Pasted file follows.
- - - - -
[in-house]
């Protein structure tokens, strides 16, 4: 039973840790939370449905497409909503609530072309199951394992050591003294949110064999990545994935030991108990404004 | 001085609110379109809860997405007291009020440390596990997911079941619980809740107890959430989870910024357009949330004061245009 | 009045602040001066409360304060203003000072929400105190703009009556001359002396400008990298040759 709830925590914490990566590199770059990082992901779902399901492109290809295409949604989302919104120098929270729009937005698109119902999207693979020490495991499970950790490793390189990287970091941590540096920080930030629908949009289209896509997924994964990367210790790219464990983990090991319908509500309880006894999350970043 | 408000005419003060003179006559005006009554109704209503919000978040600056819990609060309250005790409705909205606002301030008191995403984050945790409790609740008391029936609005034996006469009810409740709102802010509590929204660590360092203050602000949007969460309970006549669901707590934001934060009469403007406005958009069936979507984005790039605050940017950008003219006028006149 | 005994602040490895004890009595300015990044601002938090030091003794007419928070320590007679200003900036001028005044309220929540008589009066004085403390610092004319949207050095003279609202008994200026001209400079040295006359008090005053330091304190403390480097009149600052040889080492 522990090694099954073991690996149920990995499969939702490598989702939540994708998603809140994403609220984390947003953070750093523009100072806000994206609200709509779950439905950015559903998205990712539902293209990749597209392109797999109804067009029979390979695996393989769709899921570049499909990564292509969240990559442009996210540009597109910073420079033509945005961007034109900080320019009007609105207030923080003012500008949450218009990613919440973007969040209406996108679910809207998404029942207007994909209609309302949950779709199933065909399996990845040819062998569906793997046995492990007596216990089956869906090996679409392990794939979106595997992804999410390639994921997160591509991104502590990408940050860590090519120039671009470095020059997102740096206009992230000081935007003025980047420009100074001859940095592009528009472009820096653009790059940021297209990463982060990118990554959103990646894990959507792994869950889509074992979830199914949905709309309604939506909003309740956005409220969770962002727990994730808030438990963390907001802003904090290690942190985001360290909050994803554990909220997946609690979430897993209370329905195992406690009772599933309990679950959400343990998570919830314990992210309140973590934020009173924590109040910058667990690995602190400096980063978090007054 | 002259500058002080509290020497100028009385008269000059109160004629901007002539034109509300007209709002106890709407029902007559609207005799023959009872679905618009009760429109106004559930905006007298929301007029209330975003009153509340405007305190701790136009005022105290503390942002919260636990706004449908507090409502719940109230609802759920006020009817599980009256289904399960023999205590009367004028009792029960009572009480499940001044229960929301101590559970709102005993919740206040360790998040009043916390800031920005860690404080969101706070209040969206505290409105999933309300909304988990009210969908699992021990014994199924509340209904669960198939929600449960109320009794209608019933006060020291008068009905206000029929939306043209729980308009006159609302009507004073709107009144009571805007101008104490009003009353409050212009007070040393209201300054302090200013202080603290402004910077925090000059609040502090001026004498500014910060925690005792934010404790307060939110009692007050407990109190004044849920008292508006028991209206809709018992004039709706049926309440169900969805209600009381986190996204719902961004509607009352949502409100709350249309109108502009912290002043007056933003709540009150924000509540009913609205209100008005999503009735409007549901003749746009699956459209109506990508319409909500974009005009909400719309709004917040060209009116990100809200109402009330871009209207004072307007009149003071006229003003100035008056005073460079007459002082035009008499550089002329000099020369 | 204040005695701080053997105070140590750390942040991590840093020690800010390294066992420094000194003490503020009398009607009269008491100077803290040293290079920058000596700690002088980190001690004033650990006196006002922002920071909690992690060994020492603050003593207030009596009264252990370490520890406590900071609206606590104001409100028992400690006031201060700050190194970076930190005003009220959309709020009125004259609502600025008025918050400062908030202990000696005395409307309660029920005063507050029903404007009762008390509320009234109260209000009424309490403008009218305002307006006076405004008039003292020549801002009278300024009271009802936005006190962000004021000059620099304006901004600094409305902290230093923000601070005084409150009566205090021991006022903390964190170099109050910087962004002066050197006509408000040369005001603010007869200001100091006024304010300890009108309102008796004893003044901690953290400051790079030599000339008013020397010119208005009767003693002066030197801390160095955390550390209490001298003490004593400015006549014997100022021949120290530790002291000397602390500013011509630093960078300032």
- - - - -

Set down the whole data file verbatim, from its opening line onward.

[in-house]
């Protein structure tokens, strides 16, 4: 039973840790939370449905497409909503609530072309199951394992050591003294949110064999990545994935030991108990404004 | 001085609110379109809860997405007291009020440390596990997911079941619980809740107890959430989870910024357009949330004061245009 | 009045602040001066409360304060203003000072929400105190703009009556001359002396400008990298040759 709830925590914490990566590199770059990082992901779902399901492109290809295409949604989302919104120098929270729009937005698109119902999207693979020490495991499970950790490793390189990287970091941590540096920080930030629908949009289209896509997924994964990367210790790219464990983990090991319908509500309880006894999350970043 | 408000005419003060003179006559005006009554109704209503919000978040600056819990609060309250005790409705909205606002301030008191995403984050945790409790609740008391029936609005034996006469009810409740709102802010509590929204660590360092203050602000949007969460309970006549669901707590934001934060009469403007406005958009069936979507984005790039605050940017950008003219006028006149 | 005994602040490895004890009595300015990044601002938090030091003794007419928070320590007679200003900036001028005044309220929540008589009066004085403390610092004319949207050095003279609202008994200026001209400079040295006359008090005053330091304190403390480097009149600052040889080492 522990090694099954073991690996149920990995499969939702490598989702939540994708998603809140994403609220984390947003953070750093523009100072806000994206609200709509779950439905950015559903998205990712539902293209990749597209392109797999109804067009029979390979695996393989769709899921570049499909990564292509969240990559442009996210540009597109910073420079033509945005961007034109900080320019009007609105207030923080003012500008949450218009990613919440973007969040209406996108679910809207998404029942207007994909209609309302949950779709199933065909399996990845040819062998569906793997046995492990007596216990089956869906090996679409392990794939979106595997992804999410390639994921997160591509991104502590990408940050860590090519120039671009470095020059997102740096206009992230000081935007003025980047420009100074001859940095592009528009472009820096653009790059940021297209990463982060990118990554959103990646894990959507792994869950889509074992979830199914949905709309309604939506909003309740956005409220969770962002727990994730808030438990963390907001802003904090290690942190985001360290909050994803554990909220997946609690979430897993209370329905195992406690009772599933309990679950959400343990998570919830314990992210309140973590934020009173924590109040910058667990690995602190400096980063978090007054 | 002259500058002080509290020497100028009385008269000059109160004629901007002539034109509300007209709002106890709407029902007559609207005799023959009872679905618009009760429109106004559930905006007298929301007029209330975003009153509340405007305190701790136009005022105290503390942002919260636990706004449908507090409502719940109230609802759920006020009817599980009256289904399960023999205590009367004028009792029960009572009480499940001044229960929301101590559970709102005993919740206040360790998040009043916390800031920005860690404080969101706070209040969206505290409105999933309300909304988990009210969908699992021990014994199924509340209904669960198939929600449960109320009794209608019933006060020291008068009905206000029929939306043209729980308009006159609302009507004073709107009144009571805007101008104490009003009353409050212009007070040393209201300054302090200013202080603290402004910077925090000059609040502090001026004498500014910060925690005792934010404790307060939110009692007050407990109190004044849920008292508006028991209206809709018992004039709706049926309440169900969805209600009381986190996204719902961004509607009352949502409100709350249309109108502009912290002043007056933003709540009150924000509540009913609205209100008005999503009735409007549901003749746009699956459209109506990508319409909500974009005009909400719309709004917040060209009116990100809200109402009330871009209207004072307007009149003071006229003003100035008056005073460079007459002082035009008499550089002329000099020369 | 204040005695701080053997105070140590750390942040991590840093020690800010390294066992420094000194003490503020009398009607009269008491100077803290040293290079920058000596700690002088980190001690004033650990006196006002922002920071909690992690060994020492603050003593207030009596009264252990370490520890406590900071609206606590104001409100028992400690006031201060700050190194970076930190005003009220959309709020009125004259609502600025008025918050400062908030202990000696005395409307309660029920005063507050029903404007009762008390509320009234109260209000009424309490403008009218305002307006006076405004008039003292020549801002009278300024009271009802936005006190962000004021000059620099304006901004600094409305902290230093923000601070005084409150009566205090021991006022903390964190170099109050910087962004002066050197006509408000040369005001603010007869200001100091006024304010300890009108309102008796004893003044901690953290400051790079030599000339008013020397010119208005009767003693002066030197801390160095955390550390209490001298003490004593400015006549014997100022021949120290530790002291000397602390500013011509630093960078300032």